Its Time to Discover What PPE is All About
OSHA guidelines, including the “general duty clause,” ensure that employers are doing everything that they can in order to keep their workers safe. A large part of this comes down to the use of personal protection equipment, henceforth referred to as PPE. PPE serves as a sort of last line of defense, mitigating risks which would not be completely eliminated through other workplace safety improvements. In many cases, risks have been mitigated well but small windows for incidence (“freak accidents”) still exist.
As life-saving and injury prevention go, PPE still remains one of the most effective tools employers have, and it is their duty to provide it when needed. One of the first things you will need to do is conduct a “risk assessment” to determine the risks to your employees in a certain work area. This assessment can then be used to make purchasing decisions with regards to PPE. While that's all well and good, it's easy for one danger to slip your mind while focusing on others which may seem more immediate. For example, workers with saws or noisy bladed machines may think of eye protection right away when a spinning saw is kicking debris up in a workers' face, but they may neglect to evaluate the need for ear protection to help mitigate hearing damage. As you read through these ten types of PPE, carefully consider your own workplace and any areas in which each type of protection could be relevant to your employees' health and safety.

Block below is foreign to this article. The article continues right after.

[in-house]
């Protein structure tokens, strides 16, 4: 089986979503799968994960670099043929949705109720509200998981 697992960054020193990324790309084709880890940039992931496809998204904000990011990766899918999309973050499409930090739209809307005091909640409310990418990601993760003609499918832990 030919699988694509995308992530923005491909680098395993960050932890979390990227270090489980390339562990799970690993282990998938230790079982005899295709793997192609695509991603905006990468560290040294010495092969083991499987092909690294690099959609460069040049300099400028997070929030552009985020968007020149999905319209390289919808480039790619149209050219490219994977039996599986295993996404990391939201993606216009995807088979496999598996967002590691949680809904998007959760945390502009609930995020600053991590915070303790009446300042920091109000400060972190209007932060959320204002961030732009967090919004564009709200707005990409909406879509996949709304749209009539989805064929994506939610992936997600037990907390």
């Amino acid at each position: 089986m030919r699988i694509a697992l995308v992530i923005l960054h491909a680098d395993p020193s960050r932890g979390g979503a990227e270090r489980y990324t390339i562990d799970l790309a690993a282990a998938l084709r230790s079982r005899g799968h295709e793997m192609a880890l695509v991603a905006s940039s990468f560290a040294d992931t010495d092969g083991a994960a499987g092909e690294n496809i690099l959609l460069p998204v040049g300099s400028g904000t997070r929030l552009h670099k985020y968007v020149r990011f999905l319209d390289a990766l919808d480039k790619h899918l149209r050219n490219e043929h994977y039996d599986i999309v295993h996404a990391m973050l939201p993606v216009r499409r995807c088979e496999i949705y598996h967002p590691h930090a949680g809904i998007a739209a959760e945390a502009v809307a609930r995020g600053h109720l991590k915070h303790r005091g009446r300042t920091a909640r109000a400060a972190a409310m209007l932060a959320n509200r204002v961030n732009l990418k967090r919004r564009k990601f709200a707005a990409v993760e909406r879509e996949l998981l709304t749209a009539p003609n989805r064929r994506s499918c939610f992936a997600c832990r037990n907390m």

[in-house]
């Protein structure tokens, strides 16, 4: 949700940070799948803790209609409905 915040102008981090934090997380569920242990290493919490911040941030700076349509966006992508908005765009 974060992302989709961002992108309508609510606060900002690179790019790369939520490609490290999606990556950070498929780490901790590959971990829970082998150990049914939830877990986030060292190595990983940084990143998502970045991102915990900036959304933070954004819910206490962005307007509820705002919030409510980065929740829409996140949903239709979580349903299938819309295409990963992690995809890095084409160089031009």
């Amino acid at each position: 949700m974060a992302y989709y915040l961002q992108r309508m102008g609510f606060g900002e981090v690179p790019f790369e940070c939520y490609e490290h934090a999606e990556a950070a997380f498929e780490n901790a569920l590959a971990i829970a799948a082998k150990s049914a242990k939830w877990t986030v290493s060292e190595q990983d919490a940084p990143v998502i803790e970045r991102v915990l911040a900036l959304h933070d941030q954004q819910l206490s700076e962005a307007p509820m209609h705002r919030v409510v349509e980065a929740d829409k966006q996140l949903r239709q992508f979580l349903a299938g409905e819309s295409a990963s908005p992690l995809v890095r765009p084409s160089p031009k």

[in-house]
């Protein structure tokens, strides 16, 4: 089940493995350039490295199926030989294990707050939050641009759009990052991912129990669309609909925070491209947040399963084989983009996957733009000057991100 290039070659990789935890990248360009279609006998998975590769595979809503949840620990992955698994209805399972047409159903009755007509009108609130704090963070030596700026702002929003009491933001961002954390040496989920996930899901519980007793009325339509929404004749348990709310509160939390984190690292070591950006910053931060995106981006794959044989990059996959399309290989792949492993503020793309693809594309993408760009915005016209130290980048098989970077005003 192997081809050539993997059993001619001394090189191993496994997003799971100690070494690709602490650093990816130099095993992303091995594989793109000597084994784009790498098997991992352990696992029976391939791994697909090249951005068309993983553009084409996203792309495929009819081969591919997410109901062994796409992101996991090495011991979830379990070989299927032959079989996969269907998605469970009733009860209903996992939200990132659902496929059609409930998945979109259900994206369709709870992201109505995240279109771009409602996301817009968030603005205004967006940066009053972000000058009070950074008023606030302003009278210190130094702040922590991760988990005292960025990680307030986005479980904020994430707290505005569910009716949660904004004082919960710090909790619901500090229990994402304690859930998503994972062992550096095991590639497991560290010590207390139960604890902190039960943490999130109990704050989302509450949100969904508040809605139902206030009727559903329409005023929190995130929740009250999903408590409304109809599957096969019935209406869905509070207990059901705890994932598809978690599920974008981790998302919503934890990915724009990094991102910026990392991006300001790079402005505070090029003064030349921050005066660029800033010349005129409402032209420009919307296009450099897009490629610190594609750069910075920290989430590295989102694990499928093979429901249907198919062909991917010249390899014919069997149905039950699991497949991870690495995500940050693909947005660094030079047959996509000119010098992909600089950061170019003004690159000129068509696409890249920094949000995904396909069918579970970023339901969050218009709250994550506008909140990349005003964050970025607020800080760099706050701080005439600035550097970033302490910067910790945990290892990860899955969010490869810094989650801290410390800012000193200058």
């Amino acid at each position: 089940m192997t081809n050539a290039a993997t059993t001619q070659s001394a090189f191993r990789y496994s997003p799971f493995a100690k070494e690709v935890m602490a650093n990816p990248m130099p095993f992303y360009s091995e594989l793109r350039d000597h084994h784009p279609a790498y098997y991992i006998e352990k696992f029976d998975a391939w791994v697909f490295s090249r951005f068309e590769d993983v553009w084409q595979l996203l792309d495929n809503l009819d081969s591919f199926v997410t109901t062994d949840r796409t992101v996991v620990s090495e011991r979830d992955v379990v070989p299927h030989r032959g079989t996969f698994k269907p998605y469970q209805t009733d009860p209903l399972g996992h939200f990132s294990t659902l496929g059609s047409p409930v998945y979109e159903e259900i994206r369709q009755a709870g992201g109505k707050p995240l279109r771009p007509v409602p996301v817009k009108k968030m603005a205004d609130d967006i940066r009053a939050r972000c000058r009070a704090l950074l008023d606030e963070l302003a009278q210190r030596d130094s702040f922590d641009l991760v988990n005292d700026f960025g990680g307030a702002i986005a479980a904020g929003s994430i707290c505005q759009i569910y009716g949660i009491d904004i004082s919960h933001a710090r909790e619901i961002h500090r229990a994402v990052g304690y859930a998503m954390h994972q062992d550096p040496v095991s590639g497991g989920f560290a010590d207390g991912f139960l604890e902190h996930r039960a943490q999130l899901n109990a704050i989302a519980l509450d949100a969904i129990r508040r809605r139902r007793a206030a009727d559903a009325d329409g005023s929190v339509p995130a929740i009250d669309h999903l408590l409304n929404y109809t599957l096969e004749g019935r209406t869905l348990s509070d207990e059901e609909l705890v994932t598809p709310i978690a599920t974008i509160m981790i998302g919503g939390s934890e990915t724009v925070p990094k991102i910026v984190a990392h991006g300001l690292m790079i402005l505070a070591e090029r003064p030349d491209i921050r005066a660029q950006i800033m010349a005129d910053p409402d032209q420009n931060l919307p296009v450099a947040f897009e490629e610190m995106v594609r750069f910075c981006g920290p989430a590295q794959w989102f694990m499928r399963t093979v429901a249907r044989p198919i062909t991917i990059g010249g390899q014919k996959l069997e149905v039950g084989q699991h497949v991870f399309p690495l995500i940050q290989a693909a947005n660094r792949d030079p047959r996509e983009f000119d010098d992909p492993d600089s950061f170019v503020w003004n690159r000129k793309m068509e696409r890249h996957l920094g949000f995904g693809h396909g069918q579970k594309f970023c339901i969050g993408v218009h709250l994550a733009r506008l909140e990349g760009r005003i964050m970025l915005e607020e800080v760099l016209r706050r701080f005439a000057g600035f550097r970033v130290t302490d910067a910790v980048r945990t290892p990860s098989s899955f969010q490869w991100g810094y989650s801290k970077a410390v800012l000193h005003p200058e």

10 Pieces of PPE For Your Workplace
1. Hands & Fingers
One of the most common types of PPE is hand and finger protection, most commonly in the form of gloves. Individuals use gloves in everything from gardening to washing dishes, so it only makes sense that their barrier qualities for the most touched surfaces of our bodies are brought into the workplace. When determining where gloves might be used in your own work, consider the following different types of protection:
- Puncture, cut, and laceration
Continuing down the list of senses, eyes are a big deal: We only get two of them, they're extremely sensitive to scratches and abrasions, as well as liquid. Small debris can also get into them fairly easily. In addition to having an emergency eyewash station ( similar to these ones) in the workplace can prevent falling into machines or enclosures that pose threats to worker health.
As demonstrated in our intro example, the ears sometimes get forgotten. At a concert, wearing ear-plugs might get you labeled as a bit overly-reserved, but in the workplace preserving hearing is essential, and just plain smart. Many construction workers and others in loud environments would suffer sever hearing loss over time without the help of earplugs and earmuffs. It is important to make sure that ear PPE to protect against sound damage won't put workers further at risk, however, by limiting their awareness of their surroundings.